Albanian PM won’t beg for EU membership
Albania would not “stay at Europe’s door and cry” to be allowed to join the bloc, according to Prime Minister Edi Rama.
He hoped for permission to start European Union entry talks in October 2019 but France, Denmark and the Netherlands rejected the bid.
North Macedonia’s application was also vetoed.
Both countries pushed through significant reforms in recent years.
The European Commission is hoping to start talks with Albania and North Macedonia at an EU summit in May.
“I do not expect anything,” Rama, 55, told the media. “We should do the things that should be done … [we cannot] continue to live with this anxiety of waiting for something that is out of our hands.
“We are not on this path because the French or the Germans are asking us, but because it is the only reasonable path for the future of our children and for the future of this country,” the artist added.
Albania, which has a population of 2.8 million, has carried out judicial reforms since 2016, introducing vetting of members of the judiciary to check for links to crime or anything else illegal.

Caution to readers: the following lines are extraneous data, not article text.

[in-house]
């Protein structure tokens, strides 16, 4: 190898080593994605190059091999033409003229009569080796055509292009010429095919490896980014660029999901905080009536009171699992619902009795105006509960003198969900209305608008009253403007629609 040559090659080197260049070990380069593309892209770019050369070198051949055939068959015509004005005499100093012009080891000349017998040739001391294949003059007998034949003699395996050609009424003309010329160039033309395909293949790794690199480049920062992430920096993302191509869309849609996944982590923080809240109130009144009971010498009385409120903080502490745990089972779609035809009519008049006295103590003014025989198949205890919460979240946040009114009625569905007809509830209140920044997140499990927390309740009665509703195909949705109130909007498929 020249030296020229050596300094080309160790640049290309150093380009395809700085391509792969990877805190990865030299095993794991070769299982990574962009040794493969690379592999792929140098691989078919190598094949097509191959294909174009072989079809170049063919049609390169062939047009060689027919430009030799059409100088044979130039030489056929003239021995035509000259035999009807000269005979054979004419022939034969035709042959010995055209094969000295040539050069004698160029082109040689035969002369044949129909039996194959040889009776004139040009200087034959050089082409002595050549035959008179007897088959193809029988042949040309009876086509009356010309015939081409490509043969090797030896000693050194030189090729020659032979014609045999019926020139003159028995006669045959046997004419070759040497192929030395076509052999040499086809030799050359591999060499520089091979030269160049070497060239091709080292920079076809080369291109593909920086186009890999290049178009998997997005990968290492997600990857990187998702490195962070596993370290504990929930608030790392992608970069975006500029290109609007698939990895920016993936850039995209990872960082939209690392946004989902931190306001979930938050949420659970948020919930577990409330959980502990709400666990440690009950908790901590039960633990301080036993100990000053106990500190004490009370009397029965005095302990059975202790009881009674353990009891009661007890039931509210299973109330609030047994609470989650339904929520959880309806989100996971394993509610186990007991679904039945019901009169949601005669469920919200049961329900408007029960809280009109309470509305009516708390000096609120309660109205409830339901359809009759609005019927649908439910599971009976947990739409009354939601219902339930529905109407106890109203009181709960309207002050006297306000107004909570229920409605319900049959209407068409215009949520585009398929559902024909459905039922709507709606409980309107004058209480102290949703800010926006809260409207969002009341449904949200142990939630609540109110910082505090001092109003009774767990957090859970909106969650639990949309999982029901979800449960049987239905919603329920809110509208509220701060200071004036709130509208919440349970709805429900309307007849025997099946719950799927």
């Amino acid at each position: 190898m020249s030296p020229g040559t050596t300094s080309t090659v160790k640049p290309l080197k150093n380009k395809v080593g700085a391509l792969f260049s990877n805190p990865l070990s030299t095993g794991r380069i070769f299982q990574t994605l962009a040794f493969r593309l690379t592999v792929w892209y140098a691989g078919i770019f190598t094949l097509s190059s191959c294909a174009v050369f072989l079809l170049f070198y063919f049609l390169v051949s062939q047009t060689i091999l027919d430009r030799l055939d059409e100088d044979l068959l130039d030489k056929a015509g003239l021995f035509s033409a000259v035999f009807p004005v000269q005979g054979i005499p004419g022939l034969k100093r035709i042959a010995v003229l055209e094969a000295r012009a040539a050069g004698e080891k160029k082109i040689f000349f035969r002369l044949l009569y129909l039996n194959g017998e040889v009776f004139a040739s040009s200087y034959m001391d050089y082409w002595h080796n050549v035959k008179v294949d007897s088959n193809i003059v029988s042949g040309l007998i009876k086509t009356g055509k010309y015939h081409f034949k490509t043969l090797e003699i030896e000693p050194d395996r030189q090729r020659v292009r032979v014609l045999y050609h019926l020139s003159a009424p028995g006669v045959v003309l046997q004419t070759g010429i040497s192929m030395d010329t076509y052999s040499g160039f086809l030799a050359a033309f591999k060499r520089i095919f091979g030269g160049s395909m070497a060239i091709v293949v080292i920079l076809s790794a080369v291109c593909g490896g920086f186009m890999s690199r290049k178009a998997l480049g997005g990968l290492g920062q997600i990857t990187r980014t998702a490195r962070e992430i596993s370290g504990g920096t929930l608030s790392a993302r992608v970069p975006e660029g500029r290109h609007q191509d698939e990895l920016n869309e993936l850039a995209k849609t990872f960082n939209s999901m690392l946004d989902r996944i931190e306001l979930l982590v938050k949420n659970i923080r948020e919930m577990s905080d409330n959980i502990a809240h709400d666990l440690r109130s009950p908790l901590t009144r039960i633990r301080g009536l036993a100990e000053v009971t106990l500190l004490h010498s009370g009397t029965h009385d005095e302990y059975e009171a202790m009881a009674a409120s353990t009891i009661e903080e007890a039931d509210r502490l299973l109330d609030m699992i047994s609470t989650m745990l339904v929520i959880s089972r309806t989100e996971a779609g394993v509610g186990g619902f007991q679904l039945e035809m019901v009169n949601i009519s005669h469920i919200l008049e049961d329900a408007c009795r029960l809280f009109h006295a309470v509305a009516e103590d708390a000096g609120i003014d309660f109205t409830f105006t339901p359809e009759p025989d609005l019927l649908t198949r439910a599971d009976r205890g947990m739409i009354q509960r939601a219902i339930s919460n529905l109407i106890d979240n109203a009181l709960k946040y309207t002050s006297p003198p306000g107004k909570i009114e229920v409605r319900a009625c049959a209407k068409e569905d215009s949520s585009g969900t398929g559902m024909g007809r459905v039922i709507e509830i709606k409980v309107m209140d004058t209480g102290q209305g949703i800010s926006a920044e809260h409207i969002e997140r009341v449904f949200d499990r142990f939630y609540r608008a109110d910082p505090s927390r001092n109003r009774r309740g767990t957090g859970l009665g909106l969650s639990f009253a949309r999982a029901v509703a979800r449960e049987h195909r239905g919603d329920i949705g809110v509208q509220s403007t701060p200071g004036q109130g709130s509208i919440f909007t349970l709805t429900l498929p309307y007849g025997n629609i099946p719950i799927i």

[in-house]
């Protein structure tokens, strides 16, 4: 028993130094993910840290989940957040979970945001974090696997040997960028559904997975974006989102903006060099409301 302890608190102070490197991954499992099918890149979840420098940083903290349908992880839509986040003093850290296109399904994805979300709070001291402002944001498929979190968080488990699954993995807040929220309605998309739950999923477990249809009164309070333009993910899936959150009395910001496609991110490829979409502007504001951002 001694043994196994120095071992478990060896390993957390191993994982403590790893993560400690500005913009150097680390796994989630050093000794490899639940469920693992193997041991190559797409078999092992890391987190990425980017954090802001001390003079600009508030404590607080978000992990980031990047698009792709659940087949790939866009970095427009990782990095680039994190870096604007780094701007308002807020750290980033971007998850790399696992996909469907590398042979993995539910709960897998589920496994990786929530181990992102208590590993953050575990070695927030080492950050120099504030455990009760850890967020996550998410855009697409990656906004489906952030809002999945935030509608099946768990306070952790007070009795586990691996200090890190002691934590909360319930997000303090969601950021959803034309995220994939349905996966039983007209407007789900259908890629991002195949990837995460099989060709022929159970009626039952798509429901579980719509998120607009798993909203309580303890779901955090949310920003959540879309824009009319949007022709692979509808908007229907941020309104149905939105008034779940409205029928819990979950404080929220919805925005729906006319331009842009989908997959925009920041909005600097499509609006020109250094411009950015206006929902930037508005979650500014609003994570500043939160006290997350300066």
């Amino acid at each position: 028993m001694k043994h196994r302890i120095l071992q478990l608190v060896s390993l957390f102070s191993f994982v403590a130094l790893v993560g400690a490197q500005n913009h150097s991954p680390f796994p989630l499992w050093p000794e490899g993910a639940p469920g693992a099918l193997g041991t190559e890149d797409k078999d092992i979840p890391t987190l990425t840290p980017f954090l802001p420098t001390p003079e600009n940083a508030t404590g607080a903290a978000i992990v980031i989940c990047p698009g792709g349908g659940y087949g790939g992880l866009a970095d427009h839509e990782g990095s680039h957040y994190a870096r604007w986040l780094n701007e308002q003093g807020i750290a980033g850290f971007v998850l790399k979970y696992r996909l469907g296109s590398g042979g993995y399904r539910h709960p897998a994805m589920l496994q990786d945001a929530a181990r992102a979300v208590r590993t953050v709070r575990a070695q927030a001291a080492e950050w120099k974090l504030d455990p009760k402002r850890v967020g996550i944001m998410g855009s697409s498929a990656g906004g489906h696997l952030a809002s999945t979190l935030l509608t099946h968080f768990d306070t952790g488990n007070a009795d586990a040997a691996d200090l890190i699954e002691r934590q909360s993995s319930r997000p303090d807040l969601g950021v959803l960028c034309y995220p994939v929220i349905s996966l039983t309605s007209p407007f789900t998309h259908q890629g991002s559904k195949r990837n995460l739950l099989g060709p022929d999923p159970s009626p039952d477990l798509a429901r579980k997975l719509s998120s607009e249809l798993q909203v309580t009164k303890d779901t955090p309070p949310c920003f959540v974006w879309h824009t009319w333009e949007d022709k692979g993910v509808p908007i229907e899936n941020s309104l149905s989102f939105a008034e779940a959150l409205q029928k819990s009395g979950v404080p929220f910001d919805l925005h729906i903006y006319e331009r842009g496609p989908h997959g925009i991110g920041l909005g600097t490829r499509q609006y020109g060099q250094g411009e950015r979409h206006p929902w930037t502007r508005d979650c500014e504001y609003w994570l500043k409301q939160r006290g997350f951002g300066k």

“But to say that Albanians will become Swedes, I don’t think it will happen,” added Rama, a former basketball player.
The government recently adopted a decree to intensify its fight against organised crime.
The European Union’s office in Tirana said the Albanian government, UN, World Bank and EU assessed “the total effects of the disaster in the 11 affected municipalities amount to over €980 million”.
Since November, more than 80 people have been arrested for involvement in substandard constructions and former mayors, said Elisabeta Imeraj, the chief Albanian prosecutor.
Builders, engineers and government inspectors for decades have ignored safety codes, adding extra storeys to homes that were not built to support the added weight.
Tirana has pledged to put an end to unchecked urbanisation, especially in coastal tourist areas where there has been poor enforcement of permits or respect for safety codes.
Tirana has planned out a €1-billion rebuilding programme ahead of a donor conference in Brussels on February 17.
Eighteen sites have been designated for housing blocks that are due to be built for those made homeless by the 6.4-magnitude quake.
Around 17,000 people were made homeless overnight by the earthquake with approximately 10,000 of them now living in tents through winter, the government said.
EU rejects: former North Macedonia prime minister Zoran Zaev with Albanian prime minister Edi Rama. Picture credit: Wikimedia